"Change is inevitable and constant," adds Gottsleben, "so workstations need to accommodate that fact, and be easily and quickly reconfigured when the need arises."


Sitting is often harder on the back than standing. As a result, chairs should adjust to suit an individual's comfort level.

"Seating is an important operator interface to the workstation," claims Gottsleben. "People who are uncomfortable in their seats will tend to get up and walk around more often. These 'walking wages' are costly and add no value to the bottom line."

Inadequate seating support places unnecessary strain on the back, leg and stomach muscles. According to James Frobose, manager of engineering at BioFit Engineered Products (Waterville, OH), an ergonomic chair supports a balanced work posture and minimizes fatigue. "A balanced work posture means the torso and hips are supported so that minimal force is exerted to hold the torso stable," Frobose points out. A stable torso provides a better anchor for arms, hands and legs, resulting in less fatigue and less risk of cumulative trauma disorders.

A wide variety of seating types and adjustment options is available. "The options are huge," says Ron Buettner, vice president of sales and marketing at Bevco Ergonomic Seating (Waukesha, WI). "They can have tilting backs, height-adjustable backs, seats that slide, tilt and raise or lower, and adjustable arms in width, angle and height." Such adjustments should allow a seat to accommodate a range of different-sized people.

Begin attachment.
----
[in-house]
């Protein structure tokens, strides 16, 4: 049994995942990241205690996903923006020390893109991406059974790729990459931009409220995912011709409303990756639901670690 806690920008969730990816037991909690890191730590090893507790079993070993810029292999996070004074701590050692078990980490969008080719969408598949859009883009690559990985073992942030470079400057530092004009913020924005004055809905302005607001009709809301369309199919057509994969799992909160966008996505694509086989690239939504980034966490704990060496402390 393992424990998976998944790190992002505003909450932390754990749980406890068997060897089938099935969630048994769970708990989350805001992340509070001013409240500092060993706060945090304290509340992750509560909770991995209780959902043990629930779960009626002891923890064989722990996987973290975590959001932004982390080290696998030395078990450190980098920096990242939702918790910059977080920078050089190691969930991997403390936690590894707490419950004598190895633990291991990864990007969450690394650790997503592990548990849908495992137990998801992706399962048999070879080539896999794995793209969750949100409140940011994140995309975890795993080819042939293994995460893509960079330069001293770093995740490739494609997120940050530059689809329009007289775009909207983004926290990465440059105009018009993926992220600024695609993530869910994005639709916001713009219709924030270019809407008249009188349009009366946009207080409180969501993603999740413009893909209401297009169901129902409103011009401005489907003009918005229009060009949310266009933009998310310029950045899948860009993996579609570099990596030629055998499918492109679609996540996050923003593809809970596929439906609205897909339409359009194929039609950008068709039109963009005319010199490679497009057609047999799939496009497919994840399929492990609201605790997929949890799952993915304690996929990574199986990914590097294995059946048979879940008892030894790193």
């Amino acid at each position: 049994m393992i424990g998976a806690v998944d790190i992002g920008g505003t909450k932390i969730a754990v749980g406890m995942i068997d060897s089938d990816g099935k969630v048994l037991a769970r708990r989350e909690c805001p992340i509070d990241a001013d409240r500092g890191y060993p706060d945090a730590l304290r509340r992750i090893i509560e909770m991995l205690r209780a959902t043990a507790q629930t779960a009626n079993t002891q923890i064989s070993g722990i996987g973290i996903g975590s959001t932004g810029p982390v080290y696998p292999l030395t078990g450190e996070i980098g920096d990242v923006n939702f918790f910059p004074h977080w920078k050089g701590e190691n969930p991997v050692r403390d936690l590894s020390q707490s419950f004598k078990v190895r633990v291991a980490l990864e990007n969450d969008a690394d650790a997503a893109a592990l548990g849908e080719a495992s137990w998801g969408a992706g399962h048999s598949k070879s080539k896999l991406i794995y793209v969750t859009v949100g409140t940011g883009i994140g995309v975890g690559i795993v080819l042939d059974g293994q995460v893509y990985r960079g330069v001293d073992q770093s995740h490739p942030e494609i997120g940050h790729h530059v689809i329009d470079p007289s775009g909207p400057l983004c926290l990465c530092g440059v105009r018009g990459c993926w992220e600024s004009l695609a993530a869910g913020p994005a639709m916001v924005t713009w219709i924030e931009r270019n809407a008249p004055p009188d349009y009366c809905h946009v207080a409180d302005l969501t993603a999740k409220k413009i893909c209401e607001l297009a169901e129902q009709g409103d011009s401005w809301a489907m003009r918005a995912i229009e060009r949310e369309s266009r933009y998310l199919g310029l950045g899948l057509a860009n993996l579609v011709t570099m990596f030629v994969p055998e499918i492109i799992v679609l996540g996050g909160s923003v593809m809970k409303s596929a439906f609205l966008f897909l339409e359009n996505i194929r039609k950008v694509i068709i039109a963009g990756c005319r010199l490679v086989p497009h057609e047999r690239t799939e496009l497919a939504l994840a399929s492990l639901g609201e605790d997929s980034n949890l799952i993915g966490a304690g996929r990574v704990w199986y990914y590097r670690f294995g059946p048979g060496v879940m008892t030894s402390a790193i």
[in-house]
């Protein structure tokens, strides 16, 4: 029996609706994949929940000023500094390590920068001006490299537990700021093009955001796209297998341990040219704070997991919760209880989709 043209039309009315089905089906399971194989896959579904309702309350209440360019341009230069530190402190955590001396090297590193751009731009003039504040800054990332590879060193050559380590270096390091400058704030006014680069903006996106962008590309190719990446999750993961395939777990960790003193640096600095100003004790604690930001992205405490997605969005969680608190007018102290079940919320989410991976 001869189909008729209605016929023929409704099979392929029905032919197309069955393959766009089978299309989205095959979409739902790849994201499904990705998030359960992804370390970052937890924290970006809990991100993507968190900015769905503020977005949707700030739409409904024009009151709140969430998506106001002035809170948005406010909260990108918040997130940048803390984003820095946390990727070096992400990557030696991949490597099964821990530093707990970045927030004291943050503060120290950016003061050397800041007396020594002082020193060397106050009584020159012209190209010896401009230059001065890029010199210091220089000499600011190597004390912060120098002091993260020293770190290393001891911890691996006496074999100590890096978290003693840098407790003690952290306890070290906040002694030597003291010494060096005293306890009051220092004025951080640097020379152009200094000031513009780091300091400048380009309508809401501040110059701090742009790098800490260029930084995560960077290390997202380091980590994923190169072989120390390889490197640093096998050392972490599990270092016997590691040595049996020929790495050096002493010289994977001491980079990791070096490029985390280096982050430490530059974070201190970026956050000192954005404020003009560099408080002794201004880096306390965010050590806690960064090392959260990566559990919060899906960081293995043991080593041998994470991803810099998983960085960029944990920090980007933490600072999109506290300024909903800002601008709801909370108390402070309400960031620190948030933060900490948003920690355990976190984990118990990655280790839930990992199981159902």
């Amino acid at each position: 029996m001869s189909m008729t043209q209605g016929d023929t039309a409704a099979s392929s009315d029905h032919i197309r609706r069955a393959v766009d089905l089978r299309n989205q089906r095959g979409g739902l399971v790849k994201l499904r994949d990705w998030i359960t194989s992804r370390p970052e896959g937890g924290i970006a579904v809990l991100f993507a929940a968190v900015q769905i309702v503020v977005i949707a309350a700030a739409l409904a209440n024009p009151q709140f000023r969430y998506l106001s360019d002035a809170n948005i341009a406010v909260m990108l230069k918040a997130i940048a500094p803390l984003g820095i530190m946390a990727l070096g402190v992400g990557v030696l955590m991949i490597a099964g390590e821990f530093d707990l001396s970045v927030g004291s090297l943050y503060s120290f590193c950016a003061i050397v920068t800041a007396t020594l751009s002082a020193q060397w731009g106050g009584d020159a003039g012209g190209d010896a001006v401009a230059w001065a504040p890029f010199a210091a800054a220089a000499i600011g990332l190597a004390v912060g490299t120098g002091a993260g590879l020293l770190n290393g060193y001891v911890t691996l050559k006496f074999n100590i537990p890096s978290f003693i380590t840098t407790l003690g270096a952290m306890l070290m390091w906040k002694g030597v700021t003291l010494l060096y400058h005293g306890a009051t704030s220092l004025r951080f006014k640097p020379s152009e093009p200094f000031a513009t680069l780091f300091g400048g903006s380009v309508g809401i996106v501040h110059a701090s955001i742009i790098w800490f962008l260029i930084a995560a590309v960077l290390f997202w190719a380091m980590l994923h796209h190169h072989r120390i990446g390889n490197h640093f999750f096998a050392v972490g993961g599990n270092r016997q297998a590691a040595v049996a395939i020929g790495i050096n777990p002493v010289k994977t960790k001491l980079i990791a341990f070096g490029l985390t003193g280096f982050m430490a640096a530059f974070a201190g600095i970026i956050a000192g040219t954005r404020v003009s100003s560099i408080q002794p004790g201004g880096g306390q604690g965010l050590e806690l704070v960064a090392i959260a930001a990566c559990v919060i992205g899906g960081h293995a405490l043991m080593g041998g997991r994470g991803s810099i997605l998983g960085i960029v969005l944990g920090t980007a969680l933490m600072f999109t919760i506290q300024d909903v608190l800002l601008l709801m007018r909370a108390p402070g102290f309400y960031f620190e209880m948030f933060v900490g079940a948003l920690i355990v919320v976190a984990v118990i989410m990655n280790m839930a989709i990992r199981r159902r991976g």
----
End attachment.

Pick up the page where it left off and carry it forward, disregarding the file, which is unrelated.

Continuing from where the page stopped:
These adjustments also provide assemblers with the means of changing chair positions throughout their shift. "Someone sitting in the same manner all day can become uncomfortable," explains Buettner. "The chair needs to be able to conform to multiple seating positions so it remains comfortable throughout the day."

"You want the ability to raise and lower the seat height in any increment within the range of the pneumatic cylinder," adds Gottsleben. "Chair lifts come in different ranges, depending on whether it is a chair or a stool. Back depth, or the distance between the front edge of the seat and the back support, should also adjust to compensate for the length of a person's upper leg." Another important adjustment is back angle, or tilt for lumbar and back support.